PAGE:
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Open Access Research article

Bilateral central pain sensitization in rats following a unilateral thalamic lesion may be treated with high doses of ketamine

Aude Castel1, Pierre Hélie2, Francis Beaudry1 and Pascal Vachon1*

Author Affiliations

1 Faculty of Veterinary Medicine, Departments of Veterinary Biomedicine, Saint-Hyacinthe, Quebec, Canada

2 Pathology & Microbiology, University of Montreal, Saint-Hyacinthe, Quebec, Canada

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BMC Veterinary Research 2013, 9:59  doi:10.1186/1746-6148-9-59

Published: 27 March 2013



Central post-stroke pain is a neuropathic pain condition caused by a vascular lesion, of either ischemic or hemorrhagic origin, in the central nervous system and more precisely involving the spinothalamocortical pathway responsible for the transmission of painful sensations. Few animal models have been developed to study this problem. The objectives of this study were to evaluate different modalities of pain in a central neuropathic pain rat model and to assess the effects of ketamine administered at different doses. Animals were evaluated on the rotarod, Hargreaves, Von Frey and acetone tests. A very small hemorrhage was created by injecting a collagenase solution in the right ventral posterolateral thalamic nucleus. Following the establishment of the neuropathy, ketamine was evaluated as a therapeutic drug for this condition.


Histopathological observations showed a well localized lesion with neuronal necrosis and astrocytosis following the collagenase injection that was localized within the VPL. No significant change in motor coordination was observed following surgery in either the saline or collagensae groups. In the collagenase group, a significant decrease in mechanical allodynia threshold was observed. A sporadic and transient cold allodynia was also noted. No thermal hyperalgesia was seen following the collagenase injection. Ketamine was then tested as a potential therapeutic drug. A significant decrease in motor coordination was seen only following the administration of 25 mg/kg of ketamine in both groups. An alleviation of mechanical allodynia was achieved only with the high ketamine dose. The minimal effective ketamine serum concentration (150 ng/mL) was only achieved in animals that received 25 mg/kg.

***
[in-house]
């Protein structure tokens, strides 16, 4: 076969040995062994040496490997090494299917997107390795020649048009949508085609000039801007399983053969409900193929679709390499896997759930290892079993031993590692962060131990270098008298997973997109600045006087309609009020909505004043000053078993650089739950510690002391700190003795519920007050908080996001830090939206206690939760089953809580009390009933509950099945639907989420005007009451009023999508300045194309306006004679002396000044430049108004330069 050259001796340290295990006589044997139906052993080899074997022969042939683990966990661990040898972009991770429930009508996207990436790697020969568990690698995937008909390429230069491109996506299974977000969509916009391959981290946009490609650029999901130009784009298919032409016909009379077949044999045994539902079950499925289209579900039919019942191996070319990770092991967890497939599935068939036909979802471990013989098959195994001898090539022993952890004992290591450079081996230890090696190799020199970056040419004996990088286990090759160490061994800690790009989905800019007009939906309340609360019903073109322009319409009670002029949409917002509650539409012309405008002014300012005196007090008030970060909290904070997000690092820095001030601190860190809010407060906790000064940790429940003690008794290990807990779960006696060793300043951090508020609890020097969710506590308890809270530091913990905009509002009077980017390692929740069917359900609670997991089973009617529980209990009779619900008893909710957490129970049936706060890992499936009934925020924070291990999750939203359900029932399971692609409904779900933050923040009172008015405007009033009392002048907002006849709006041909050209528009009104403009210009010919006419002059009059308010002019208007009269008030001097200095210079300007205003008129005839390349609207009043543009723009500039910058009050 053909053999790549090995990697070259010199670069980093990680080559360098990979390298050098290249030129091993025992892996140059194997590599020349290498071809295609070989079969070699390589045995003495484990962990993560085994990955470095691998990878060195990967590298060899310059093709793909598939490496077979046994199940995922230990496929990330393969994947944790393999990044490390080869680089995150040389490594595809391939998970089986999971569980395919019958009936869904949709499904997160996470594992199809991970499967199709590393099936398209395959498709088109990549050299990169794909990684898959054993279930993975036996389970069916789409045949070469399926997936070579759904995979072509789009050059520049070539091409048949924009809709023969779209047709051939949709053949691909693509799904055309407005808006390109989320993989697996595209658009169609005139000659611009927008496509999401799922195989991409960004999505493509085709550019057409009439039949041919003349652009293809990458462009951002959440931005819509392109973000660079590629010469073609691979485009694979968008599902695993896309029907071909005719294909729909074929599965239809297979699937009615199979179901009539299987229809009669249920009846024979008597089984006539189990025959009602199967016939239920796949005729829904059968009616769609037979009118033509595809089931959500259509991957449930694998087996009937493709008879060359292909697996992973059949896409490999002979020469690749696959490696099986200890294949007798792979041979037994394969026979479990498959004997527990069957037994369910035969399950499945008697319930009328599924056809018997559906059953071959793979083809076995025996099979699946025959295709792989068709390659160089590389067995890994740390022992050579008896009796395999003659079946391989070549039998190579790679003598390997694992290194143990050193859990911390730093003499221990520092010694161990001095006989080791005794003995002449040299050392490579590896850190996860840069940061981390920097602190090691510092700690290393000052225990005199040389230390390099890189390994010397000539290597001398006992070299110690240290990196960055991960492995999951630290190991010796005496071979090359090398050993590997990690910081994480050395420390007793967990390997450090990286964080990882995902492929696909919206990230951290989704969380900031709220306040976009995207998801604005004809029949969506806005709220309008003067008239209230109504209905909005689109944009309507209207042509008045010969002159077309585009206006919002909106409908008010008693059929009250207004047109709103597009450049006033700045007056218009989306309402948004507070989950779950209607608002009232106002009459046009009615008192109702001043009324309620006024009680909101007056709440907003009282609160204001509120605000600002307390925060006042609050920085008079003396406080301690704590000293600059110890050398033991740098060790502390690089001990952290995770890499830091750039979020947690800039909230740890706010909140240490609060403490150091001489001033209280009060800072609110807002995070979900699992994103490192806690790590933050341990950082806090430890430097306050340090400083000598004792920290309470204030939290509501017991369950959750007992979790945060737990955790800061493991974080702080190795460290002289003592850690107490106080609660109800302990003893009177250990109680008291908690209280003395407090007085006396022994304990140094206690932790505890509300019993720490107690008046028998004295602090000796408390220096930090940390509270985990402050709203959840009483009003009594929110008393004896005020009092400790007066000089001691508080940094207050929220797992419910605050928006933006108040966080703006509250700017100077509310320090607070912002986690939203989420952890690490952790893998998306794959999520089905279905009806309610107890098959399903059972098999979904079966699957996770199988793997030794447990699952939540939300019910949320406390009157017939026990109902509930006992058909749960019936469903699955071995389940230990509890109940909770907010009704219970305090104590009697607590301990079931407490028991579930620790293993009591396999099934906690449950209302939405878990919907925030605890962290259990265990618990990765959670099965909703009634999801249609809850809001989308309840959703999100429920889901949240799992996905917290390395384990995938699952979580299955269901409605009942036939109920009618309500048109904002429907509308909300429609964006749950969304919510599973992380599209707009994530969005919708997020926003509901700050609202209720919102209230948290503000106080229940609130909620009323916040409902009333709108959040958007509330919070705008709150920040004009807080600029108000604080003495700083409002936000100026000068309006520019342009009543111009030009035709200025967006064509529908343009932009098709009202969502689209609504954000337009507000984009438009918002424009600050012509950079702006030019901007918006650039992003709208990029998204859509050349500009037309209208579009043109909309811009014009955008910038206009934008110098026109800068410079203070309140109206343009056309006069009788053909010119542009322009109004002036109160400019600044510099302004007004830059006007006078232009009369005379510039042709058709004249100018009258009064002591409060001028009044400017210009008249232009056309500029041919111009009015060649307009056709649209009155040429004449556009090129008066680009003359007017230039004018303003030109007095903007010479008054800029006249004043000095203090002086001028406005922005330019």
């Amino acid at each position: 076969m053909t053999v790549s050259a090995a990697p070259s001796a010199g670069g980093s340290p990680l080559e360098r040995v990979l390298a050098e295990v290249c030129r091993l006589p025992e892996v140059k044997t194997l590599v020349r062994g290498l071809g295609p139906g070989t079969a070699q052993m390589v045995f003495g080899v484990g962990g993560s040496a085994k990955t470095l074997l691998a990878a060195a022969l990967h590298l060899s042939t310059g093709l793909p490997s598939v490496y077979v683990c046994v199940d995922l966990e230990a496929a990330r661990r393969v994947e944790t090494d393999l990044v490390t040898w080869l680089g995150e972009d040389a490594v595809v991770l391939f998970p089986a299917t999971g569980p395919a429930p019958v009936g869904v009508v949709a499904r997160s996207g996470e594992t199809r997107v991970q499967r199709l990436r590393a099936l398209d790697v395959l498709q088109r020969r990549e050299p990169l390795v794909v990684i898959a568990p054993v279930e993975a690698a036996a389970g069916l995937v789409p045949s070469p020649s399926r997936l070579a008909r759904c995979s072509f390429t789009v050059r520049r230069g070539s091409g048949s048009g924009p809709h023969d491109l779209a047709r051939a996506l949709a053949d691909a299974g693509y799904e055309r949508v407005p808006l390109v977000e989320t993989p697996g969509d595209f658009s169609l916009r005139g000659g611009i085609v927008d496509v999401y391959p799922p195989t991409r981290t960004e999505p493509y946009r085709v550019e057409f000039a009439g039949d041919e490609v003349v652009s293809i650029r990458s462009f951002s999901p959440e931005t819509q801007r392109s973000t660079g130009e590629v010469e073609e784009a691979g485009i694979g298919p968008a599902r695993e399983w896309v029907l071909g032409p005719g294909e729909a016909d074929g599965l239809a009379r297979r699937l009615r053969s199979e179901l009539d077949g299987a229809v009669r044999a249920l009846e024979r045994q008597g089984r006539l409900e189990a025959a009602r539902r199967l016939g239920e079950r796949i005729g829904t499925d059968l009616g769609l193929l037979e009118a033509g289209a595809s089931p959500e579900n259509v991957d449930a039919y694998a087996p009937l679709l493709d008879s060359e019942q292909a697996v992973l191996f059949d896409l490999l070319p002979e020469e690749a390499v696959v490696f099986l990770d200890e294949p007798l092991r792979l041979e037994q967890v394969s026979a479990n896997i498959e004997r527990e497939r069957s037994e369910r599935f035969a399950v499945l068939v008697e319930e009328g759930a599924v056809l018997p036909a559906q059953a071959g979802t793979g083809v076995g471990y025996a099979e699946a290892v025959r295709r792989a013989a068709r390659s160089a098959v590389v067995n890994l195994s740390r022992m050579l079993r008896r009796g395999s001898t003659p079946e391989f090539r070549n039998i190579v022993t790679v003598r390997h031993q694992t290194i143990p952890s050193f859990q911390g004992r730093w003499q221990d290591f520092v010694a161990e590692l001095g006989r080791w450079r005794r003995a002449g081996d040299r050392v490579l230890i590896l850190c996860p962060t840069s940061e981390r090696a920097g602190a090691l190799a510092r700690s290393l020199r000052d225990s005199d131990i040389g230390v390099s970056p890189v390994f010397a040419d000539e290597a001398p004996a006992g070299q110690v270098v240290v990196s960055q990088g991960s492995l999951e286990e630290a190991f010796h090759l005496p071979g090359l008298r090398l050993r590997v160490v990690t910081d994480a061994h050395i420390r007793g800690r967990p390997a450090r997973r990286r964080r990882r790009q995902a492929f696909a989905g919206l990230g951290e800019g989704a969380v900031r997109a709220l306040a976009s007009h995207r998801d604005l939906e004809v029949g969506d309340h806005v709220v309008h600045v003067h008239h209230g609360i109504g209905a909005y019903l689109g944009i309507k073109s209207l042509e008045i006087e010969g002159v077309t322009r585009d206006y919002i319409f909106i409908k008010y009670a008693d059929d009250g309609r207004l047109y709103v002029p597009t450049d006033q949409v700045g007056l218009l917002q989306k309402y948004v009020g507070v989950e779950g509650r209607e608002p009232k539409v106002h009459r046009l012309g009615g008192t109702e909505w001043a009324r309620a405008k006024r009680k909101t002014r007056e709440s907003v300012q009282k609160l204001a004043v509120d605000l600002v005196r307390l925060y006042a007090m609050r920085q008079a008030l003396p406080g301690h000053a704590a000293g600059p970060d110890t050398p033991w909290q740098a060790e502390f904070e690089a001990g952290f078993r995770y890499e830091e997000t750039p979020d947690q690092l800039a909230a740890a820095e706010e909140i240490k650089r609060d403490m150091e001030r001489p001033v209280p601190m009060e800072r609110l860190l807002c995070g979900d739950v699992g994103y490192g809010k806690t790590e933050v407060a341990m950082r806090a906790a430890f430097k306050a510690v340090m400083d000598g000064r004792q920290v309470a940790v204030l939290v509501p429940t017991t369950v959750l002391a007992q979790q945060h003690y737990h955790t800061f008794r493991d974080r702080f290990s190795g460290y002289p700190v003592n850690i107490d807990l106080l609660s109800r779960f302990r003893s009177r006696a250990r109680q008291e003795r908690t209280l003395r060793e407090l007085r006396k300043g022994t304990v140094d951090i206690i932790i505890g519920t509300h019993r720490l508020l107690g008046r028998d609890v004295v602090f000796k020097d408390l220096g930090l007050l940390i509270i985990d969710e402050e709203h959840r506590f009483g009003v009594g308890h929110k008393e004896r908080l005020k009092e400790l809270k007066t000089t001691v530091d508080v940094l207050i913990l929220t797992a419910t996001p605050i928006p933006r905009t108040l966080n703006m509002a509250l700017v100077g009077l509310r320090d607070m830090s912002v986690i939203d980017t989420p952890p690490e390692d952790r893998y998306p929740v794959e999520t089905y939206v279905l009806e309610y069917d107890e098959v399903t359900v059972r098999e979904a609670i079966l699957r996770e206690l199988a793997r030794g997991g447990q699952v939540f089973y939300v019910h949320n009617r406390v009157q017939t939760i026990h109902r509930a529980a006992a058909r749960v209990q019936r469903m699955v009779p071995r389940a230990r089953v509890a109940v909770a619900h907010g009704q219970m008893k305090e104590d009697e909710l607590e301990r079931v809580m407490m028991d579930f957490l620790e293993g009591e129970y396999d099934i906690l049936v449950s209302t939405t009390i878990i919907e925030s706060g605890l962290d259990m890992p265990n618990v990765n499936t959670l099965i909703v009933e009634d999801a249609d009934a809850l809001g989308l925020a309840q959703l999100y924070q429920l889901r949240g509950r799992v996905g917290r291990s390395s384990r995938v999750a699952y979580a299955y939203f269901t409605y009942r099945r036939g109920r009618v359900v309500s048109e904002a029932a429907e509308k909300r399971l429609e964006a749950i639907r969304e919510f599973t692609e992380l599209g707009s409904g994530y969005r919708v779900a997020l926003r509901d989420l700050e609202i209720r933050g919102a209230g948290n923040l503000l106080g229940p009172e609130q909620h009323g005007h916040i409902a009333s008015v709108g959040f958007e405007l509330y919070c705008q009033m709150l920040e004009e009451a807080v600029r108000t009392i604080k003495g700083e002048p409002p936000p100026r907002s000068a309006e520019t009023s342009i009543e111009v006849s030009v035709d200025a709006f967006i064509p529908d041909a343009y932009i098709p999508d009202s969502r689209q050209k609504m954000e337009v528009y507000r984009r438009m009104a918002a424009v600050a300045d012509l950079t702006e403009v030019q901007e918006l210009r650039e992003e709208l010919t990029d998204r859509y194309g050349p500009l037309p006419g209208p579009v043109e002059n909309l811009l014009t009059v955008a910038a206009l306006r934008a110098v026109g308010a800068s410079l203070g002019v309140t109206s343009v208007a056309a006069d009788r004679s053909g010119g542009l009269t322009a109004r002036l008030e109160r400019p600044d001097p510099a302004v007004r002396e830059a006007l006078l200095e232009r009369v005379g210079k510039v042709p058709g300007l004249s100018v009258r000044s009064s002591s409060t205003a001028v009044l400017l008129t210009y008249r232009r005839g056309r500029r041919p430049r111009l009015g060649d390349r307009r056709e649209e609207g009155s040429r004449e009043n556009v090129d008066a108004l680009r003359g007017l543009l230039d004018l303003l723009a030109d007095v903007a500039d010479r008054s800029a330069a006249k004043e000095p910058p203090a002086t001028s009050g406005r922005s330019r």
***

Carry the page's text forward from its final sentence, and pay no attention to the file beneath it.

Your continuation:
An intrathalamic hemorrhage induced a bilateral mechanical allodynia in rats. Cold hyperalgesia was observed in 60% of these animals. Mechanical allodynia was alleviated with high doses of ketamine which corresponded with therapeutic plasmatic concentrations.

Central pain; Thalamus; Hematoma; Ketamine; Allodynia; Hyperalgesia